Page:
We use Zeo++ version 0.3 (32) package to calculate the structural characteristics of COFs, such as the largest cavity diameter (LCD), density (Dc), accessible surface area (Sacc), and free volume (Vfree). For Sacc and Vfree, the spherical radius of probe molecules is set to 1.84 Å (the kinetic radius of N2) and 0.00 Å, respectively. Since the dynamic diameter of CH4 is 3.8 Å, excluding the materials with PLD < 3.8 Å and VSA ≤ 0 m2/g, we use the remaining 403,959 COFs.

3.9. GCMC Simulation Details

The adsorption of CH4 was calculated by GCMC simulations at pressures of 65 bar and 5.8 bar and temperature of 298 K. Our in-house code HT-CADSS was used in all the simulations. (33) We first used 1 × 107 steps to ensure equilibrium and then perform 1 × 107 steps to sample the desired thermodynamic properties. The atoms of the COFs are described by the DREIDING force field (24) and frozen in their crystallographic positions to be considered rigid. (34) CH4 was modeled as a single Lennard-Jones (LJ) interaction site, and its potential parameters are derived from the TraPPE force field. The Lorentz Berthelot mixing rule was used to calculate the LJ parameters between different atomic types, and the LJ interaction had a cutoff at 14.0 Å. Henry’s law constants and infinite dilution adsorption heat of CH4 for all COFs were computed at 298 K using the Widom particle insertion method. (35) The elements will affect the interaction between adsorbent and adsorbate to a certain extent and then affect the adsorption capacity of COFs. Therefore, the element composition ratio of the frameworks used in this work has also been calculated. The parameters used in this word are listed in Table 2.
Table 2. Structural and Chemical Descriptors Used to Construct a Feature Vector for ML
featureunit
largest cavity diameter (LCD)Å
pore limiting diameter (PLD)Å
global cavity diameter (GCD)Å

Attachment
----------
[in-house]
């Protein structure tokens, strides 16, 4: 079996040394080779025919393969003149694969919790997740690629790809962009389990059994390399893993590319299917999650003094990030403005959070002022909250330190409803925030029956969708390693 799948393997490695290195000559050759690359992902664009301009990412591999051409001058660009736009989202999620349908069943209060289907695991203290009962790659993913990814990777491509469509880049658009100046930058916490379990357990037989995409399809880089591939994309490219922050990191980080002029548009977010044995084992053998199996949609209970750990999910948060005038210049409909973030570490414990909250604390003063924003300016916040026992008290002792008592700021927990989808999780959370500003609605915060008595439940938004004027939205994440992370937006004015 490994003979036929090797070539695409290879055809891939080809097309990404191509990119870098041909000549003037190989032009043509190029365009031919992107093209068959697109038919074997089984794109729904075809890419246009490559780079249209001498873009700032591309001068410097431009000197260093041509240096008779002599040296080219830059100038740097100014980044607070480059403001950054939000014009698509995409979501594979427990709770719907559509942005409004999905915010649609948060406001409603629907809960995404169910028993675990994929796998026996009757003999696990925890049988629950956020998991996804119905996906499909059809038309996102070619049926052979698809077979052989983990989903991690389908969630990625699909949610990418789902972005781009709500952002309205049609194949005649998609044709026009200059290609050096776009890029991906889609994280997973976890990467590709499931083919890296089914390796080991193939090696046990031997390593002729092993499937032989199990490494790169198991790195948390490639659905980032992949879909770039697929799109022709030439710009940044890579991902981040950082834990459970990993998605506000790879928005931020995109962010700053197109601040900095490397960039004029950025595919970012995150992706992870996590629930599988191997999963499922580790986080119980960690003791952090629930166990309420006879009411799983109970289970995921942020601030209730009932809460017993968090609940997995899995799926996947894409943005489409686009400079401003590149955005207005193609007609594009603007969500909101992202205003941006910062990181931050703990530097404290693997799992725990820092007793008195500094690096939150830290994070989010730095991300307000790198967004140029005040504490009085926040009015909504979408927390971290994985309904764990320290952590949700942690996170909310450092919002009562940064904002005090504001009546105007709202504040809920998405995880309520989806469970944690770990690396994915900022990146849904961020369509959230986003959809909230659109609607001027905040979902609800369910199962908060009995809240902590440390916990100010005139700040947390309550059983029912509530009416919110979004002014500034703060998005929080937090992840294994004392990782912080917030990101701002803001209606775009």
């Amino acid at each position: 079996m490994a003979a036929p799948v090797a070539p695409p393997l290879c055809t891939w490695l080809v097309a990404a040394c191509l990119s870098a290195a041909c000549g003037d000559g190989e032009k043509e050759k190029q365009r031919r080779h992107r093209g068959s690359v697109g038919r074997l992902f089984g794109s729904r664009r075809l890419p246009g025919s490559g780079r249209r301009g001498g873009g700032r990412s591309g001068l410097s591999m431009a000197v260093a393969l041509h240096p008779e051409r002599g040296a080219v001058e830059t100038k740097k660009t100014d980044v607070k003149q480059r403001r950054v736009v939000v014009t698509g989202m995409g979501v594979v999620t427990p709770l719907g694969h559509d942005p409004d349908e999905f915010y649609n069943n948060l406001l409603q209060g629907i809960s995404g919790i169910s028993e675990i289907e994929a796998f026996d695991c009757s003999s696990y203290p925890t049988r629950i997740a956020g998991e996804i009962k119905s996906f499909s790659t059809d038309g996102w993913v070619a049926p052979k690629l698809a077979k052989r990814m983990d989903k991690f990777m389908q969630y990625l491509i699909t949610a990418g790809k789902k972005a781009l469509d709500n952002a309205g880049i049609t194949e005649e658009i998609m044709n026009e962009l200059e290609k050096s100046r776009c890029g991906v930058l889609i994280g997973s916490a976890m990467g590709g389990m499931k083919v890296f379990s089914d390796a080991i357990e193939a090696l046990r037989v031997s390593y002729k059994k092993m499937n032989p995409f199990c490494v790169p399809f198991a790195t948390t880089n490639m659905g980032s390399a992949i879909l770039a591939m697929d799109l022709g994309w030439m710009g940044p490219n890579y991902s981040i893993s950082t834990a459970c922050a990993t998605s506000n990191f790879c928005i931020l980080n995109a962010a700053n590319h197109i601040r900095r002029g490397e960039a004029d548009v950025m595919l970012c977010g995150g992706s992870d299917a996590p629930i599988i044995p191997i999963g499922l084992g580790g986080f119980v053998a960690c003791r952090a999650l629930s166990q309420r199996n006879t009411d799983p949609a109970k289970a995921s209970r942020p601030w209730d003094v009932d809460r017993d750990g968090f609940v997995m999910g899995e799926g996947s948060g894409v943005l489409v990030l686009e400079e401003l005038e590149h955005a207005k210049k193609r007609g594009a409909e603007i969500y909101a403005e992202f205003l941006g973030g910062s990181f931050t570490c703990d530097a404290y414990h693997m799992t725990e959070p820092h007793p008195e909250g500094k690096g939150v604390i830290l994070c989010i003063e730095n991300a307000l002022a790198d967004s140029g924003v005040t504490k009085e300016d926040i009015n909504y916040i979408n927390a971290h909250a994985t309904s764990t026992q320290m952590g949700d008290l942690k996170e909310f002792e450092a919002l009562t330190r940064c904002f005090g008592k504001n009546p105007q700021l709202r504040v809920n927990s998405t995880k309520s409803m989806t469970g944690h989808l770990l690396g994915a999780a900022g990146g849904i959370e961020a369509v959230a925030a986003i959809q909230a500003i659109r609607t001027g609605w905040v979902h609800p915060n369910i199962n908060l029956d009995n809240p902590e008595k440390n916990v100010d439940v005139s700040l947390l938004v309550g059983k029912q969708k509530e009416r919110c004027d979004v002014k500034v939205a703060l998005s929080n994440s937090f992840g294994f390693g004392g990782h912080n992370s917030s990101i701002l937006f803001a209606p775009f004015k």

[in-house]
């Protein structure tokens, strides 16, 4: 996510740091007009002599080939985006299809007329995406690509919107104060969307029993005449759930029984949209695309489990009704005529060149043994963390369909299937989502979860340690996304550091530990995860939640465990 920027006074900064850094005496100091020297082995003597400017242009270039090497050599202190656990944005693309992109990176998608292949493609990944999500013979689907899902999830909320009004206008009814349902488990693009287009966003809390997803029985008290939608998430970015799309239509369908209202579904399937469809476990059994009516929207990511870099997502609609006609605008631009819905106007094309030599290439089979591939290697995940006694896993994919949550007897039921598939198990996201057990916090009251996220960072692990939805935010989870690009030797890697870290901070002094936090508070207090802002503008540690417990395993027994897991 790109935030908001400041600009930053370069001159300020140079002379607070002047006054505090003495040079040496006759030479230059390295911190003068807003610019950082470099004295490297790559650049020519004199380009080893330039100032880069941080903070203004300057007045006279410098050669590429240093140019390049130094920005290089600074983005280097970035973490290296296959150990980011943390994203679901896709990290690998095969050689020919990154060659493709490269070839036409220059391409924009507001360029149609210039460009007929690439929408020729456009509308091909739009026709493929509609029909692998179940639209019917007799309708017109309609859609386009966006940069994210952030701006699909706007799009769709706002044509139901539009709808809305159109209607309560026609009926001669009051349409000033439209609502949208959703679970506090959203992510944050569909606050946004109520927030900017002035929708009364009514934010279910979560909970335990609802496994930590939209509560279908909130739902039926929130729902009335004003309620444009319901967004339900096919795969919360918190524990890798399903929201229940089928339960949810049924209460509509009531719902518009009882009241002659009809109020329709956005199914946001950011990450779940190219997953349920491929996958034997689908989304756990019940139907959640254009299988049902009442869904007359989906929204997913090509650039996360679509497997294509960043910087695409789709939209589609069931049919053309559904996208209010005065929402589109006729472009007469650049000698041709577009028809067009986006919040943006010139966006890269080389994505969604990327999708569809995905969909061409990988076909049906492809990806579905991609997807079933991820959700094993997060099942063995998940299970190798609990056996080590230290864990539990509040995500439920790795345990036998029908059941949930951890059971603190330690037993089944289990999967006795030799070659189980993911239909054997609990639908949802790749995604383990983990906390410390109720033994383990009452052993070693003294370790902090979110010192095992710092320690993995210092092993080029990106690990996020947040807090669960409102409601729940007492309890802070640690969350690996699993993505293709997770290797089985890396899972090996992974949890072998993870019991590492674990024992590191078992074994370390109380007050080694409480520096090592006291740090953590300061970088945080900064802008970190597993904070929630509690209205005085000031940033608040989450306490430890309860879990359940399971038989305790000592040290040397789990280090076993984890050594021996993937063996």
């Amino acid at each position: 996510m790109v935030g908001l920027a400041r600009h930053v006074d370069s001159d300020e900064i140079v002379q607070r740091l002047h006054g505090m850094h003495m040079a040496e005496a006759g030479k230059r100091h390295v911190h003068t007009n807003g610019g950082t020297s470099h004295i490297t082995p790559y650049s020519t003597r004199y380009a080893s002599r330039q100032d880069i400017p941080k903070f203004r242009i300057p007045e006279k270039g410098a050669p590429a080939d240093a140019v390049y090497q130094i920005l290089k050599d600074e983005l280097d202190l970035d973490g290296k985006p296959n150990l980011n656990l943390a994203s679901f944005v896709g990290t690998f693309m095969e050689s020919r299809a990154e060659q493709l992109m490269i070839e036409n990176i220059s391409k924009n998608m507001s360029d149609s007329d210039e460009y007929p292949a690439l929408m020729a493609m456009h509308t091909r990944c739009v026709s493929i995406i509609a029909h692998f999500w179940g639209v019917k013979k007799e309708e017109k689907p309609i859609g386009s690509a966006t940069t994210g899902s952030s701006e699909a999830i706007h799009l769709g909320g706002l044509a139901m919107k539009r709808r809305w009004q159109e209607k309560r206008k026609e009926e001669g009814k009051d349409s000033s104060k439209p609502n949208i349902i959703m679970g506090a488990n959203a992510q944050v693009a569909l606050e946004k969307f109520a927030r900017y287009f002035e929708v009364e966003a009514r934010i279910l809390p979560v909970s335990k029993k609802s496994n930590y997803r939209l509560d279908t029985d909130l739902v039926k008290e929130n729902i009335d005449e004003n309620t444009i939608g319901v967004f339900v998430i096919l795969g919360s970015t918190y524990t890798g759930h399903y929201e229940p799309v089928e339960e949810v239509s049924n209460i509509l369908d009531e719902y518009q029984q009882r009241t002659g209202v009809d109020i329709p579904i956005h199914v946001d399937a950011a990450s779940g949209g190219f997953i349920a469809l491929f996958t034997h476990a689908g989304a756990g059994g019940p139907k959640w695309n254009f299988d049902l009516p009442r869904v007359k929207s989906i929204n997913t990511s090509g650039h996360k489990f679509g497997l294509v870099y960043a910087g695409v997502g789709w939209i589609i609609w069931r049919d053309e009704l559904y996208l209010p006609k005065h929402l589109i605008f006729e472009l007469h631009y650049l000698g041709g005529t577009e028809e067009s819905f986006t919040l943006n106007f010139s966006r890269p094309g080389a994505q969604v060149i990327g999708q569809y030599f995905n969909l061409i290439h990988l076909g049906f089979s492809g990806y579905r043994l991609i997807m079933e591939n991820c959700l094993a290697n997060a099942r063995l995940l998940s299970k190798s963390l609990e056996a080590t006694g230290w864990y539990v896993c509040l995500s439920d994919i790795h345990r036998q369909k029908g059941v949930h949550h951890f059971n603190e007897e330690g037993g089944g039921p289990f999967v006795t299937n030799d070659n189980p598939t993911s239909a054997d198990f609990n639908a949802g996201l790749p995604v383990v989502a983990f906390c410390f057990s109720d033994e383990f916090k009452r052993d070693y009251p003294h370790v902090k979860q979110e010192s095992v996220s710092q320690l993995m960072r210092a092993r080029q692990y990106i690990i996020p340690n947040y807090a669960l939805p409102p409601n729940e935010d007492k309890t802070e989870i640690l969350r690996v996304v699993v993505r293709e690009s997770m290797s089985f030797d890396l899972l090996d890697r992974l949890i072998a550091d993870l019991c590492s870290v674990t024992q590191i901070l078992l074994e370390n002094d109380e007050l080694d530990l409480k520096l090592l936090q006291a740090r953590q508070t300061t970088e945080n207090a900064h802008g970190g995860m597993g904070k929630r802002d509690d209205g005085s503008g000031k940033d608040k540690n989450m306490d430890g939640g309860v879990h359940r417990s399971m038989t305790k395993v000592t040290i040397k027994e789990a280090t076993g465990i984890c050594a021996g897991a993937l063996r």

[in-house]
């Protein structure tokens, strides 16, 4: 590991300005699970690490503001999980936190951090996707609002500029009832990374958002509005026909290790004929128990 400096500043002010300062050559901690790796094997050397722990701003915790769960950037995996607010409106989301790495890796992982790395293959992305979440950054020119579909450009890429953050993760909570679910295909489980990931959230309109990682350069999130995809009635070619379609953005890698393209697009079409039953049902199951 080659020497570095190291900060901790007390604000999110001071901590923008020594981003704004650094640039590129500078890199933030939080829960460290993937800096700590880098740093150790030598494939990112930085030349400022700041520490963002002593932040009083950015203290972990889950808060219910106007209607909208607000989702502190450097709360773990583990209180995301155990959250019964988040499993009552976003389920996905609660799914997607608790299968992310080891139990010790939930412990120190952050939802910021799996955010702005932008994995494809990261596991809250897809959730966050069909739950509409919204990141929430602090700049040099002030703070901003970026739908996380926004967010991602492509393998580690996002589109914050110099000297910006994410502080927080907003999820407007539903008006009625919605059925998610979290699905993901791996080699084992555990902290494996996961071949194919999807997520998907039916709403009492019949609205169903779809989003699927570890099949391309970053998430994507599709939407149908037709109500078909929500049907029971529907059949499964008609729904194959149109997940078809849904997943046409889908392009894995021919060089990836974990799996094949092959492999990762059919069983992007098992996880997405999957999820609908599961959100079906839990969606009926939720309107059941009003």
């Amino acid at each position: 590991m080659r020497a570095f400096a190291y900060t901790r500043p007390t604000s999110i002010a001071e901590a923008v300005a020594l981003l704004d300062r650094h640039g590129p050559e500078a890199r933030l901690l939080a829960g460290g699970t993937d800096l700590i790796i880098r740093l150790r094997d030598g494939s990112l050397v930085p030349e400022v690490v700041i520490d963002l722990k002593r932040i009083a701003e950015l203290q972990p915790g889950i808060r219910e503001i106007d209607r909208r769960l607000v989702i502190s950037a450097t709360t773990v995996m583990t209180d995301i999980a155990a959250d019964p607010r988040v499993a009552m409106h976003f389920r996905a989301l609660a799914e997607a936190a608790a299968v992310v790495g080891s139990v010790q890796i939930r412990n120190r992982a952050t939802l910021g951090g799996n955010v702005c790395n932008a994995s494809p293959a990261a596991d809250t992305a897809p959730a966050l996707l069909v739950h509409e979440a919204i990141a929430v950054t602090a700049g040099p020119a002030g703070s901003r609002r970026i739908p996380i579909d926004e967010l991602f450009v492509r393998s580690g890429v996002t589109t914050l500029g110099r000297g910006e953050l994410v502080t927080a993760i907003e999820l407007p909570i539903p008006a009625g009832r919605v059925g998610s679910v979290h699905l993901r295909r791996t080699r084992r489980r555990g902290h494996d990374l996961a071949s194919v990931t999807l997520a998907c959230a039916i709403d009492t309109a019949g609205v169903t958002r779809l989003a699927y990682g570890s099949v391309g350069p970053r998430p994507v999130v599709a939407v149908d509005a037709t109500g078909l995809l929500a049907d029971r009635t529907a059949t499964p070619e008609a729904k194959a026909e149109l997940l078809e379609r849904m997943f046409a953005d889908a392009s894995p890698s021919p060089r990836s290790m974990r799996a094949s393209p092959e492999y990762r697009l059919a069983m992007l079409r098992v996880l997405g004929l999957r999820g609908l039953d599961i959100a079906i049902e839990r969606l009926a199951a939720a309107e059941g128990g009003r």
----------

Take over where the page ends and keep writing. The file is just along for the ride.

volumetric surface area (VSA)m2/cm3
gravimetric surface area (GSA)m2/g
unit cell-based surface area (ASA)Å2
per unit cell volume (Vol)Å3
density (Dc)g/cm3
void fraction (ϕ) 
free volume (Vfree)cm3/g
unit cell-based accessible pore volume (Vc)Å3
zero-coverage heat of adsorption (Qst0)kJ/mol
Henry coefficient (KH)mol/kg/Pa
hydrogen (H %)[number of hydrogen atoms per unit cell]/[total number of atoms]
carbon (C %)[number of carbon atoms per unit cell]/[total number of atoms]
nitrogen (N %)[number of nitrogen atoms per unit cell]/[total number of atoms]
oxygen (O %)[number of oxygen atoms per unit cell]/[total number of atoms]
fluorine (F %)[number of fluorine atoms per unit cell]/[total number of atoms]
chlorine (Cl %)[number of chlorine atoms per unit cell]/[total number of atoms]
bromine (Br %)[number of bromine atoms per unit cell]/[total number of atoms]
boron (B %)[number of boron atoms per unit cell]/[total number of atoms]
silicon (Si %)[number of silicon atoms per unit cell]/[total number of atoms]
sulfur (S %)[number of sulfur atoms per unit cell]/[total number of atoms]

4. Results and Discussion

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4.1. Feature Analysis

Before using the MLR, DT, SVM, and RF algorithms, we first need to perform data preprocessing. Because there are too many features, we give priority to the processing method of feature selection and analyze the correlation between features and between features and working capacity. It is found that there is a strong correlation between many structures, as shown in Figure 4, which cause the multicollinearity problem of the model, so we choose to delete the features with high correlation between features (correlation coefficient > 0.9). One of the most relevant features in each group is retained for subsequent analysis. The correlation coefficients between different features and between features and working capacity are shown in Table 3.

Figure 4

Figure 4. Correlation thermograms of structural features.

Table 3. Correlation Coefficient between Different Features and between Features and Working Capacity
 VolDcLCDPLDGCDASAVSAGSAVcϕVfreeworking capacity
Vol1.000–0.6170.5920.4390.5870.779–0.5940.6840.9990.6470.936–0.492
Dc–0.6171.000–0.6250.515–0.621–0.6080.477–0.816–0.616–0.979–0.6770.241
LCD0.592–0.6251.0000.9750.9990.335–0.7800.2820.5910.6820.587–0.645
PLD0.4390.5150.9751.0000.9770.174–0.7560.1210.4370.5080.444–0.631
GCD0.587–0.6210.9990.9771.0000.329–0.7790.2760.5860.6240.583–0.623
ASA0.779–0.6080.3350.1740.3291.000–0.3120.6860.7700.6410.619–0.191
VSA–0.5940.477–0.780–0.756–0.779–0.3121.000–0.272–0.596–0.477–0.6300.912
GSA0.684–0.8160.2820.1210.2760.686–0.2721.0000.6870.8420.778–0.110
Vc0.999–0.6160.5910.4370.5860.770–0.5960.6871.0000.6470.941–0.493
ϕ0.647–0.9790.6820.5080.6240.641–0.4770.8420.6471.0000.707–0.221
Vfree0.936–0.6770.5870.4440.5830.619–0.6300.7780.9410.7071.000–0.524
working capacity–0.4920.241–0.645–0.631–0.623–0.1910.912–0.110–0.493–0.221–0.5241.000